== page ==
Marketing is like dating on Tinder. You put up a flattering picture of yourself with a beautiful backdrop, doing some type of exciting thing, you write a flattering bio saying something about how you like “travelling” and being “adventurous” when the most exciting thing you’ve done that week was go to McDonalds in your pyjamas at 2 am. Games do a similar thing. They put up their most flattering doctored screenshots, concept art and character models, but never an actual old-fashioned Print Screen of the game in motion.
Valve, the owners of the PC platform (you know it to be true), shared some guidelines with developers about what they should do with their screenshots on their product pages on Steam. Here’s what was shared:
[quote]We haven’t been super crisp on guidelines for screenshots in the past, so we’d like to take this opportunity to clarify some rules in this space. When the ‘screenshot’ section of a store page is used for images other than screenshots that depict the game, it can make it harder for customers to understand what the product is that they are looking at. Additionally, we’re going to start showing game screenshots in more places as described above, and these images need to be able to represent the game.
We ask that any images you upload to the ‘screenshot’ section of your store page should be screenshots that show your game. This means avoiding using concept art, pre-rendered cinematic stills, or images that contain awards, marketing copy, or written product descriptions. Please show customers what your game is actually like to play.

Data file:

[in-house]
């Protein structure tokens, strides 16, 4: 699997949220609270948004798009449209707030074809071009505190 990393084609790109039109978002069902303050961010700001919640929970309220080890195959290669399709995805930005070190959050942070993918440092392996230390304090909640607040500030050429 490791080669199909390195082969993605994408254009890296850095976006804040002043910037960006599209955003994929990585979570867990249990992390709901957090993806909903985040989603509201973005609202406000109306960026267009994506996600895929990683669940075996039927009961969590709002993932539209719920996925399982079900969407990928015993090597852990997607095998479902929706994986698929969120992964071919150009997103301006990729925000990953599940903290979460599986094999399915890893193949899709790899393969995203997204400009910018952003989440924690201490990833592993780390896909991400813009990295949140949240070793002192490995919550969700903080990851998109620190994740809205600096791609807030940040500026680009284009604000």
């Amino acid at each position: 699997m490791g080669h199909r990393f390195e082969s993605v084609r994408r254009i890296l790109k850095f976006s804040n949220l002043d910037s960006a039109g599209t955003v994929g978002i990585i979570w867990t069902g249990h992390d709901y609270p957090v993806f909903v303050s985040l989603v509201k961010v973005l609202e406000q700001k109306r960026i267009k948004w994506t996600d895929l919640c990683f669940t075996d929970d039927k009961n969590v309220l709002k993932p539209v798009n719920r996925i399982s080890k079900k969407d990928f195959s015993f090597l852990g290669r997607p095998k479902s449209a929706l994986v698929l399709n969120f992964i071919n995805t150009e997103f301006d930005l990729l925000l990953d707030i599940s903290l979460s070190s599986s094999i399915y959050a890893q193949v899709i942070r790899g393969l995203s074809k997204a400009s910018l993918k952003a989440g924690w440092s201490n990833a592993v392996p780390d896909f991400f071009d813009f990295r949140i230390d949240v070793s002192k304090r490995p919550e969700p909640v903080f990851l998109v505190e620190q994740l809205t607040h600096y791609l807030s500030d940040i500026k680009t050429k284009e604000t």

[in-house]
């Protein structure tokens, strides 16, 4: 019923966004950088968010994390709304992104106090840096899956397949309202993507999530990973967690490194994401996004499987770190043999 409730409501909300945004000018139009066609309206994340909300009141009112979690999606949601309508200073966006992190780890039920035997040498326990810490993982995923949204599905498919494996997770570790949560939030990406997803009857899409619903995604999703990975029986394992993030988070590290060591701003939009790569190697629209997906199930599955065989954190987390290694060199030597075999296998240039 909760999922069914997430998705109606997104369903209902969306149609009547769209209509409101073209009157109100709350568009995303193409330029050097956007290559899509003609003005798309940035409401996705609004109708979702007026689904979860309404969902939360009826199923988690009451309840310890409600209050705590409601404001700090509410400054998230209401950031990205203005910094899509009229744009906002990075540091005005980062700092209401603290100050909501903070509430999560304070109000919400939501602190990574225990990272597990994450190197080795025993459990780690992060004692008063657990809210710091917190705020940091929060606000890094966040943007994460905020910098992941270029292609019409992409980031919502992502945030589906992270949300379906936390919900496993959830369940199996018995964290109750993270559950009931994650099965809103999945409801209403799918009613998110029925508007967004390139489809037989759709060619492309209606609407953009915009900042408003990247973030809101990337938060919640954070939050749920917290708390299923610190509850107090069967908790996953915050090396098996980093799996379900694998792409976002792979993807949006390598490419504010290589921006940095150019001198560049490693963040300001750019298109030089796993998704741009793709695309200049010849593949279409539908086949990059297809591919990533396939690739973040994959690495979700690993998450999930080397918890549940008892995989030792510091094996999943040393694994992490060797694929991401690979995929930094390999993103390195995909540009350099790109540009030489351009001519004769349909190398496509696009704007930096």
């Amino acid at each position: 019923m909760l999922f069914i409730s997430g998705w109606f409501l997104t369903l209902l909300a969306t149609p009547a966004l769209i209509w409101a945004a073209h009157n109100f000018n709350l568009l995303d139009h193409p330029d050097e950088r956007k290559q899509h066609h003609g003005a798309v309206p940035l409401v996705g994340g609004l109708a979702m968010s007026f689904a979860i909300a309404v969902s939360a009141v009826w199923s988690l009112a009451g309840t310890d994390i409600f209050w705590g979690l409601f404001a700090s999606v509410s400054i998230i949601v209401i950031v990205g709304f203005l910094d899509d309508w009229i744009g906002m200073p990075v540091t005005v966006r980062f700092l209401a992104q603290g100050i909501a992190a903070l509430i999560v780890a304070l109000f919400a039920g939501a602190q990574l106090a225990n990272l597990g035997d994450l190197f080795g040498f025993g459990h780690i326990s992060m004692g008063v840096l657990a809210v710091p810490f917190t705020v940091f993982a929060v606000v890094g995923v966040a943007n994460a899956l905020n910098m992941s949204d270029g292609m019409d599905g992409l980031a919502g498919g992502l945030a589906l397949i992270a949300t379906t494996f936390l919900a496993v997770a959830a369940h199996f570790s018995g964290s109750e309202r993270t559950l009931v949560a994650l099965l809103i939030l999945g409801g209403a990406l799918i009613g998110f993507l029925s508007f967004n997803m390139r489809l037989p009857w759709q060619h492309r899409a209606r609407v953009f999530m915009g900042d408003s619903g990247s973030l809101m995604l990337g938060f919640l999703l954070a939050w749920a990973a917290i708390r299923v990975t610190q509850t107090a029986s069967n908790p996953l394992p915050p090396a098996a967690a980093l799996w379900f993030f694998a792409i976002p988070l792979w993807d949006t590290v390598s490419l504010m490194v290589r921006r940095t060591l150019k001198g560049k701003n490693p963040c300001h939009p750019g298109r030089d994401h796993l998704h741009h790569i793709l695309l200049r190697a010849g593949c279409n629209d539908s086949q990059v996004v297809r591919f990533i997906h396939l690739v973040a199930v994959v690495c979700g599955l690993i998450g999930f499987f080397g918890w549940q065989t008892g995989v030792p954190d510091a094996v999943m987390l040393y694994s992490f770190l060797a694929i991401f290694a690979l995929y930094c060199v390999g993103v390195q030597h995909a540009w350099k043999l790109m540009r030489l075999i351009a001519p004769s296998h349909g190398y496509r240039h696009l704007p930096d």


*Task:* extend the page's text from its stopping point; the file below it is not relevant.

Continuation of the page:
For elements such as marketing copy, awards you’d like to show off, or descriptions of your Deluxe Edition, we ask that you use the specific spaces already available on your store page to put that content rather than including it in your screenshots.
Dota 2 is an example of where we were doing it wrong ourselves. We’re now in the process of updating Dota 2 to use screenshots of the game rather than artwork.[/quote]
Oof, savage. But you have to agree with what was said. Games such as No Man’s Sky got away with posting “screenshots” of the game that were objectively not an accurate representation of the final product. You have probably seen countless other examples while browsing games on the platform. Considering that the “screenshot” section of the game’s page is supposed to give you an accurate example of what it is like playing the game, this is something that should have been a common practice at the start.
But you know how dogs are and all.
Good on Valve for taking steps to rectify this, even if it might be incredibly difficult to police and actually see widespread implementation.